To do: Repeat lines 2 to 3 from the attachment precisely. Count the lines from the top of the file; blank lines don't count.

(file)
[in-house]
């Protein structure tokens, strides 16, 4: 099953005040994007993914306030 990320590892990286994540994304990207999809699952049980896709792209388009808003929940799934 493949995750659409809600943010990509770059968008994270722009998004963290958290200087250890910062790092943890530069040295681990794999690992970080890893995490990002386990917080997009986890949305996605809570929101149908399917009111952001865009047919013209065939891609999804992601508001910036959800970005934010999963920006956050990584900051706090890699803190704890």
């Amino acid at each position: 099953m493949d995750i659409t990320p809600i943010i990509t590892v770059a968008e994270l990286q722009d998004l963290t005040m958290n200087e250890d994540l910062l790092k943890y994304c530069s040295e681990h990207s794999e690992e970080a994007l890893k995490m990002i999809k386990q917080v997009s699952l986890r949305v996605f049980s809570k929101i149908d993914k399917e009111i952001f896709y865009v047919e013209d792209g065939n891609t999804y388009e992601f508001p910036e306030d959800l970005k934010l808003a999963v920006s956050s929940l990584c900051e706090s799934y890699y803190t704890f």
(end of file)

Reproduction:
């Protein structure tokens, strides 16, 4: 099953005040994007993914306030 990320590892990286994540994304990207999809699952049980896709792209388009808003929940799934 493949995750659409809600943010990509770059968008994270722009998004963290958290200087250890910062790092943890530069040295681990794999690992970080890893995490990002386990917080997009986890949305996605809570929101149908399917009111952001865009047919013209065939891609999804992601508001910036959800970005934010999963920006956050990584900051706090890699803190704890």
């Amino acid at each position: 099953m493949d995750i659409t990320p809600i943010i990509t590892v770059a968008e994270l990286q722009d998004l963290t005040m958290n200087e250890d994540l910062l790092k943890y994304c530069s040295e681990h990207s794999e690992e970080a994007l890893k995490m990002i999809k386990q917080v997009s699952l986890r949305v996605f049980s809570k929101i149908d993914k399917e009111i952001f896709y865009v047919e013209d792209g065939n891609t999804y388009e992601f508001p910036e306030d959800l970005k934010l808003a999963v920006s956050s929940l990584c900051e706090s799934y890699y803190t704890f």